China is smarter than us.  They just bought 5% of the country of the Ukraine to grow crops to export back to China along with the pork products from Smithfield Foods, which they also just bought.  It appears very unlikely that the Earth will be able to grow enough food for 9 to 11 billion people. It is very likely billions will die from starvation and some are likely to be Americans.

Reply to this comment

By Carol Pobst (southbridge/massachusetts/01550)
on October 20th, 2013

The social changes linked to climate change in the tropical and subtropical regions (october 9th report by the UHawaii) will also impinge upon the US and NE Europe.  ‘mass migration; is a doomsday scenario, while established models in the SOCIAL SCIENCES need to be used which can coordinate with new scientific modelling of changes.  Who is out there who can make real changes in the developed countries planning perspectives?

Reply to this comment

By Eric Peterson (Front Royal, VA 22630)
on October 22nd, 2013

“It is fairly certain that the Hadley cell airflow patterns associated with subtropical deserts which dry up the water and take it further north will expand with southern Europe and the U.S. Gulf Coast getting less and less precipitation”

The Hadley cell expansion is seasonal (summer only) and may not affect land areas due to geography changing the flow patterns.  What can be said is a slight expansion has been noted over the ocean.  The Texas drought is a La Nina phenomenon and not unprecedented according to the tree ring records.  California drought has mostly the same cause, a cooler eastern Pacific means less precipitation.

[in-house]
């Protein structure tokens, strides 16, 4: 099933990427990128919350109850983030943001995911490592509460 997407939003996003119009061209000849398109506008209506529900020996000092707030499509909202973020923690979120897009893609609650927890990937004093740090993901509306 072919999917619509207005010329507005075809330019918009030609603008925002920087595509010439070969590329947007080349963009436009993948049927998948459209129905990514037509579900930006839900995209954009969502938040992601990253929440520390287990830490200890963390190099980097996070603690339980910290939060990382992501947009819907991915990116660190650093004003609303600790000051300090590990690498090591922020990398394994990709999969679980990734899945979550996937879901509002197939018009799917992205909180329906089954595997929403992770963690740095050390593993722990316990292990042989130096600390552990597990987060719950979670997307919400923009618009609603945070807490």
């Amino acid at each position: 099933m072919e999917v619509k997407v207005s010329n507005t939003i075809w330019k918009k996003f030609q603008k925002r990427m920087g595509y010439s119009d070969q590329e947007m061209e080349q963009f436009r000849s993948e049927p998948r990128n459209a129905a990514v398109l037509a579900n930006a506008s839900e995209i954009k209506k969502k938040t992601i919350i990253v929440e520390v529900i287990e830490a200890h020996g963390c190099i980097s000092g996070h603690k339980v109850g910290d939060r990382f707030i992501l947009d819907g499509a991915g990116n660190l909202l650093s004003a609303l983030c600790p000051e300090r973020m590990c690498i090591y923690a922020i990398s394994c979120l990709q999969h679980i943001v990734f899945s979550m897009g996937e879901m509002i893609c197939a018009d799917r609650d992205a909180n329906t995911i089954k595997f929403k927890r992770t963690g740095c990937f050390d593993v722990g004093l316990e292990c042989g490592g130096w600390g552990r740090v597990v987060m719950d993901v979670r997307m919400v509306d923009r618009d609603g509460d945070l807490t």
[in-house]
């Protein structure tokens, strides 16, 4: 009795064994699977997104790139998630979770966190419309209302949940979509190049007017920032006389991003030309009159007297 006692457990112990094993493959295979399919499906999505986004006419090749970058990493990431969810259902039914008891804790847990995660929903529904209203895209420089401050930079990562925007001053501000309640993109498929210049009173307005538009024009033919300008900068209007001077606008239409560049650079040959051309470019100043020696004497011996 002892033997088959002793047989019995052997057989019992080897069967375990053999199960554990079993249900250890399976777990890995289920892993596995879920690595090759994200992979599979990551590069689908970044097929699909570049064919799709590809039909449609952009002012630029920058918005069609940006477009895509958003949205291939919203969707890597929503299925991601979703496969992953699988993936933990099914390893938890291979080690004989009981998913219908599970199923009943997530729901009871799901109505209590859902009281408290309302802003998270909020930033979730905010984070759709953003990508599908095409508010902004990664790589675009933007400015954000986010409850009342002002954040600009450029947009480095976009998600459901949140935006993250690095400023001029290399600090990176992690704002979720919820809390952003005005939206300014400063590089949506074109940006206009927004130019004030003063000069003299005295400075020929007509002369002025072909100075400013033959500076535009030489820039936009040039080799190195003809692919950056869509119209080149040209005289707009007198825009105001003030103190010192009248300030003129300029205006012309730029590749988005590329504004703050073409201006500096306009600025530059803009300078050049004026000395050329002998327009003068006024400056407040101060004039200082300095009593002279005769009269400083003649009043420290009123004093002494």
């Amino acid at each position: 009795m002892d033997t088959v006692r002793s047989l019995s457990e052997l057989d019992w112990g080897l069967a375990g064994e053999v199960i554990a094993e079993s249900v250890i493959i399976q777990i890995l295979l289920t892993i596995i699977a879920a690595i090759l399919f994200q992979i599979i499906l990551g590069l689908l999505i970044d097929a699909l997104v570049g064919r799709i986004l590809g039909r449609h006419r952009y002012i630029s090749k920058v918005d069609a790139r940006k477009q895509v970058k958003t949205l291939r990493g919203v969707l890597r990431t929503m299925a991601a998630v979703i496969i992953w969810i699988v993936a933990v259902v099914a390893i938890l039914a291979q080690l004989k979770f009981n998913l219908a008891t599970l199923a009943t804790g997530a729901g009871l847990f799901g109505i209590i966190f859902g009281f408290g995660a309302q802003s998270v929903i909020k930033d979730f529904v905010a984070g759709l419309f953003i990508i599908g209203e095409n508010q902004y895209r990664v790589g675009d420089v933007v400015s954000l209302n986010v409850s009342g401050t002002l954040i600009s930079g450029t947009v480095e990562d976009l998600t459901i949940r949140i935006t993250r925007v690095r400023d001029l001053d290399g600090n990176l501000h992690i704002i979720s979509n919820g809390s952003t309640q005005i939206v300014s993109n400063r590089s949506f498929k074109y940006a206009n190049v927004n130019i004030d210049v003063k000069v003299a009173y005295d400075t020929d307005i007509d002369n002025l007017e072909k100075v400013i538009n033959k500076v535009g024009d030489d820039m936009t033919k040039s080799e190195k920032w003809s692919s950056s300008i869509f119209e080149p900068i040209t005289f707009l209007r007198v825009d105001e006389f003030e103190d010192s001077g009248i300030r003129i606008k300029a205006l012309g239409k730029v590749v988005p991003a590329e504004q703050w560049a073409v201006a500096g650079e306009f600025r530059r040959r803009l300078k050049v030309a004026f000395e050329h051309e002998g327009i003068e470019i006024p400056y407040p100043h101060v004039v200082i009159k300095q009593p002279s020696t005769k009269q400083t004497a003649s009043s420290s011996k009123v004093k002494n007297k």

“Continuing to generate massive amounts of global warming gases will seriously hurt U.S. agriculture as it did last year.”

Agricultural yields have generally increased with added CO2.  Extra CO2 makes many plants more drought tolerant.

Reply to this comment

Name (required):
Email (required):
City/State/Zip:
Enter the word "climate" in the box below:

[+] View our comment guidelines.

Please note: Comment moderation is enabled. Your comment will not appear until reviewed by Climate Central staff. Thank you for your patience.